Last week, a nine-year-old girl from the Dalit (formerly “untouchable”) community was allegedly gang-raped, murdered and forcibly burnt in New Delhi. The girl, a daughter of rag-pickers, had reportedly gone to a crematorium to fetch drinking water. She never returned.
Hours later, a priest at the crematorium, Radhe Shyam, called for her mother.
“At the crematorium, I found her lying on the ground. Her lips were blue, there was blood under her nose, she had bruises on her hands and arms and her clothes were wet,” her mother recalls.
“Your daughter will be cremated. What had to happen has happened. No need to scream now. We’ll settle this here,” Radhey Shyam, one of the accused, told the victim’s mother. He said that the girl had died of electrocution, but the mother didn’t believe it after seeing the bruises on her daughter’s body, according to her statements.
The suspected assailants – the priest and three other men – have since been arrested.
The family and two other witnesses told the New York Times that some police officers stood by and did nothing to stop the young victim’s forced cremation. The victim’s mother added that she and the father were taken to the police station where they were beaten and intimidated.
Ingit Pratap Singh, the deputy commissioner of police for Southwest Delhi, has denied both the accusations of the police standing by at the crematorium and the family being mistreated at the station.
According to National Crime Records Bureau (NCRB) data, India reported a total 32,033 rape cases in 2019; 11 percent were from the Dalit community.
Every fourth rape victim in India is a child, according to NCRB statistics.
Although the practice of “untouchability” is prohibited under the Indian Constitution, caste-based discrimination and violence continues to be practiced. The Scheduled Castes/Scheduled Tribes Act, 1989, made offences against Scheduled Castes (as Dalits are officially known) and Scheduled Tribes (as indigenous groups are officially known) non-bailable offences and provided for special trial courts. But the law remains weak in implementation. According to the 2019 NCRB report, 94 percent of cases registered under the act are pending, and the conviction rate for such cases is just 32 percent nationally.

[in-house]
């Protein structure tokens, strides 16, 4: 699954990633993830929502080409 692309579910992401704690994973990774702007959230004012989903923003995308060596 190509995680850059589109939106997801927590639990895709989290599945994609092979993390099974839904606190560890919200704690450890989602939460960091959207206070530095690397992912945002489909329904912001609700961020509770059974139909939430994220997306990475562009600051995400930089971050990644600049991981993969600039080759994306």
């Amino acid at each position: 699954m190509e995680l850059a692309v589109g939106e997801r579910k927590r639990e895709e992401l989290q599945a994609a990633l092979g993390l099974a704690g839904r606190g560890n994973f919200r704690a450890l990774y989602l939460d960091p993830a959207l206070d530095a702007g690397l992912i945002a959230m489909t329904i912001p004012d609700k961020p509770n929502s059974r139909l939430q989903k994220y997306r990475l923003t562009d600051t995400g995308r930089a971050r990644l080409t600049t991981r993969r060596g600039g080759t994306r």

Sexual violence against Dalit women is on the rise in India. While the total number of reported rapes dropped by 5 percent between 2009 and 2019, for Dalit women they rose by nearly 160 percent from 1,346 cases to 3,486 cases.
What happened in Delhi is not an isolated incident. In 2019, almost 10 Dalit women or girls were raped every day in India. The real numbers may be much higher as reporting of sexual violence remains low – an estimated 99 percent of sexual assault cases in India go unreported.
“Violence, including rape and gang rape, have been systematically utilised as weapons by dominant castes to oppress Dalit women and girls and reinforce structural gender and caste hierarchies,” states a recent report by Equality Now, a global women’s rights’ non-profit and Swabhiman Society, a Dalit-led grassroots organization in India. The report finds that in the state of Haryana, a vast majority of sexual violence cases against Dalit women and girls — over 80 percent — were committed by men from dominant castes.
“Dalit women’s bodies are being used to assert caste supremacy and keep women ‘in their place’” said Jacqui Hunt, the Eurasia Director of Equality Now, in a statement.
“Perpetrators from dominant castes know they are likely to go unpunished because every branch and echelon of the system is weighted in their favour, and this impunity for rape creates an enabling environment that fosters further abuse.”
Access to justice is tougher given the culture of impunity regarding both caste-based violence and sexual violence and the intersecting forms of gender, caste, and class discrimination that Dalit women face in India. The rate of conviction in cases of rape against Dalits is only 32 percent in 2019, according to the NCRB.
In September 2020, a 19-year-old was gang-raped and brutalized by four upper caste men in Hathras, Uttar Pradesh. The woman’s body was then forcibly cremated by the Uttar Pradesh police without the consent and knowledge of her family.
The Equality Now and Swabhiman Society report finds that in over half the cases (57.5 percent) community and social pressure was employed to impede access to justice by pushing the survivor or her family into extra-judicial settlements or compromises. In the 40 caste-based sexual violence cases studied by the report, khap panchayats — caste or community councils in villages that are illegal — attempted to interfere with the justice process in over 80 percent of the cases. These councils would often employ their economic, social, and political power to threaten, intimidate and coerce the survivor or their family members into silence or refrain from pursuing the criminal case.
Only 10 percent of the cases studied in the report ended in conviction of all those who were charged.
The Delhi and Hathras case are a reminder of the horrific violence that Dalit women face. India’s caste system continues to place Dalit women at the bottom of its gender and caste hierarchy. Their access to justice remains limited and it normalizes violence against Dalit women.